The lamb brings to mind innocence,purity,children,or Jesus; the tiger brings to mind viciousness, cunning, danger, or death. They share two different perspectives, those being innocence and experience. Why does this exist, or how did this come to exist? They also often take place in pastoral settings and many times praise one or more of these things as subjects. Blake realizes, of course, that God made all the creatures on earth. A thinking of the human soul and two intricate parts that join to fulfill a soul. For those reasons, William Blake decided to write about mystical beings and Gods.
They are called 'The Lamb' and 'The Tyger'. In both poems William Blake is narrating, showing his questioning of creation and God. To Blake, innocence is not better than experience. Blake was very critical of the industrial revolution, he believed greatly in God and that we should live as God made us. Both Mary and Minnie Foster are childless housewives who were fearful of their husbands. Undoubtedly, Blake admires the creator of the lamb.
In The Tyger he talks about only God having the power to create things of this nature. Little Lamb God bless thee. He seems in awe of the fact that he who created the lamb, also created the tiger. In the first two lines of the second stanza, the same imagery is used. The poems thus present views of the world as filtered through the eyes and mind of a child.
Blake believed that the church was corrupt and its solitary concern was to gain money from the Christians who worshipped in its buildings. Tyger, Tyger burning bright, In the forests of the night: What immortal hand or eye, Dare frame thy fearful symmetry? If you look carefully at the poem the Tyger actually represents the industrial revolution, powerful yet out of control. Although they are written by the same author and are both about animals they are very different poems with different purposes and directed at different audiences. He also questions about how the lamb was brought into existence, which mentions another theme of divine intervention and how all creatures were created. They are Blake's way of representing the different ways in which people actually experience the world.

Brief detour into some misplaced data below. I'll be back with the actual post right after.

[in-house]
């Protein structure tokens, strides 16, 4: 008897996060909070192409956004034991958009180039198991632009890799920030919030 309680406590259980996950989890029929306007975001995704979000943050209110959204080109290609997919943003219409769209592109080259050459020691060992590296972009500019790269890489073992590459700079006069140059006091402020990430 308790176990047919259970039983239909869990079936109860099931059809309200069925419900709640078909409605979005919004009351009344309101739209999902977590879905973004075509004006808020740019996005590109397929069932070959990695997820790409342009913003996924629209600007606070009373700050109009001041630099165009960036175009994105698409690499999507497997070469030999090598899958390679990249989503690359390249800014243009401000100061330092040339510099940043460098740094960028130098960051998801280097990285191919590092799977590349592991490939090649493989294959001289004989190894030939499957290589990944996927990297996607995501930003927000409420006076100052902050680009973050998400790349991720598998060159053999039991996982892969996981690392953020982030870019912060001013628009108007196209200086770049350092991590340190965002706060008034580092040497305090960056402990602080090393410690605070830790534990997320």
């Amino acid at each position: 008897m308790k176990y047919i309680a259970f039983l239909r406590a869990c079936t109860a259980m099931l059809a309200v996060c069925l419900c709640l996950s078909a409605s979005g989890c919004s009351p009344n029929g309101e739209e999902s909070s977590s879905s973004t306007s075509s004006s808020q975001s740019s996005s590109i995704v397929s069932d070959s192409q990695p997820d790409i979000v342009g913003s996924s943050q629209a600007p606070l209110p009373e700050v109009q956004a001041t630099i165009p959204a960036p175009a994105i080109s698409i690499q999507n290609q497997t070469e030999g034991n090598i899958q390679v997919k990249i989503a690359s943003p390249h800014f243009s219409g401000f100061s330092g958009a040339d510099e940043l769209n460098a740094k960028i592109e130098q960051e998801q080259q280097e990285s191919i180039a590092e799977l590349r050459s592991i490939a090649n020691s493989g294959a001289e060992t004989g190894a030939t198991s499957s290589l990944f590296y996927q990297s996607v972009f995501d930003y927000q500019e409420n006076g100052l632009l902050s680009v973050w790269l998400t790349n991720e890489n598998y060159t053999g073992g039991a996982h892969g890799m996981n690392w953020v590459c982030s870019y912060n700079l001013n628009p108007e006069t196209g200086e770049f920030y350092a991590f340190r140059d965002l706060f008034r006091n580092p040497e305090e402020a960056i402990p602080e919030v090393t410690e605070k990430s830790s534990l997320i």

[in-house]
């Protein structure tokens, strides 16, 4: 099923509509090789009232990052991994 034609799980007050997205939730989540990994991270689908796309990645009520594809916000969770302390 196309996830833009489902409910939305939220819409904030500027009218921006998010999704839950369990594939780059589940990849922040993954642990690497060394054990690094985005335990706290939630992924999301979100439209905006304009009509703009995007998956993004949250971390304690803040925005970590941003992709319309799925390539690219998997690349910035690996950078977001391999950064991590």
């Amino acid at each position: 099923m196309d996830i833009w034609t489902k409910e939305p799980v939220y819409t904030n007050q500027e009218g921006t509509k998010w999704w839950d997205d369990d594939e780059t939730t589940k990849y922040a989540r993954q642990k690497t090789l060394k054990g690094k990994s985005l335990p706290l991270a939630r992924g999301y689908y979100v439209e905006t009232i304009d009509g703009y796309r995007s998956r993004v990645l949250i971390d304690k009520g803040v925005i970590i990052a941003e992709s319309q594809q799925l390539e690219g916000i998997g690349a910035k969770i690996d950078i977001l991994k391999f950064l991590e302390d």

Because these two poetry books were complements of each other, they dealt with the same subject from different points of view. He was sent to a drawing school at an early age. He lived during the 18th Century when the church was beginning to lose its grip on British society; science was rising up against the church. In this essay I am going to compare the two poems and examine links between them relating to rhymes, patterns and words used. The lamb could possibly even be Christ.
A graphic organizer, such as a Venn Diagram, will help you organize your thoughts. To be more specific, both poems show us that human beings always ask questions about the world around them. Blake describes the lamb as a symbol of childhood innocence. It could destroy the old system and establish a new one. The poem of 'The Lamb' represents the child's early years whereas 'The Tyger' portrays an adult the dominator.
He did so by using varying techniques that set up clashes between ideologies and reality. He also uses a lot of assonance which drags out the vowels creating a longer sneering sound. This is also an indirect way of asking who does the tiger worship. Since Blake had extremely religious parents, the poems he had written could be related to the Bible. .
Both poems have two stanzas, enjambment was used in both and the vocabulary in both poems were carefully chosen, each word stringed together into a phrase would add more detail to the image constructed in our minds. In the poem The Lamb, Blake uses a Trochaic form, which he also uses in The Tyger. People witness their own wrath through the evil demonstrated in society. In the novel, The Lord of the Rings by J. Note, the poem, The Tyger also uses the lamb as a symbol of innocence. Each poem is unique in its own way, but they do share some similar characteristics like how they both start with questions and the tone comes from the questions of the speaker. Through informing the audience that Jesus and the lamb have the same name, Blake is elevating the status of the lamb to one equal to that of God, elevated from mankind.
However, as the author proceeds with the poem, and starts to introduce a bat, the tone starts to change. Blake believed we need to have wrath to see the beauty of innocence. Another shared theme between the two works, The Tiger and The Lamb, is the theme of creation and divine intervention. The reader will find many similarities in these two poems. Many scholars have argued just that, especially when paired next to his poems about the dangers of religious dogma. Therefore, the images in the poem greatly contribute to the negative impression of the tiger, and create intense suspense and anxiety.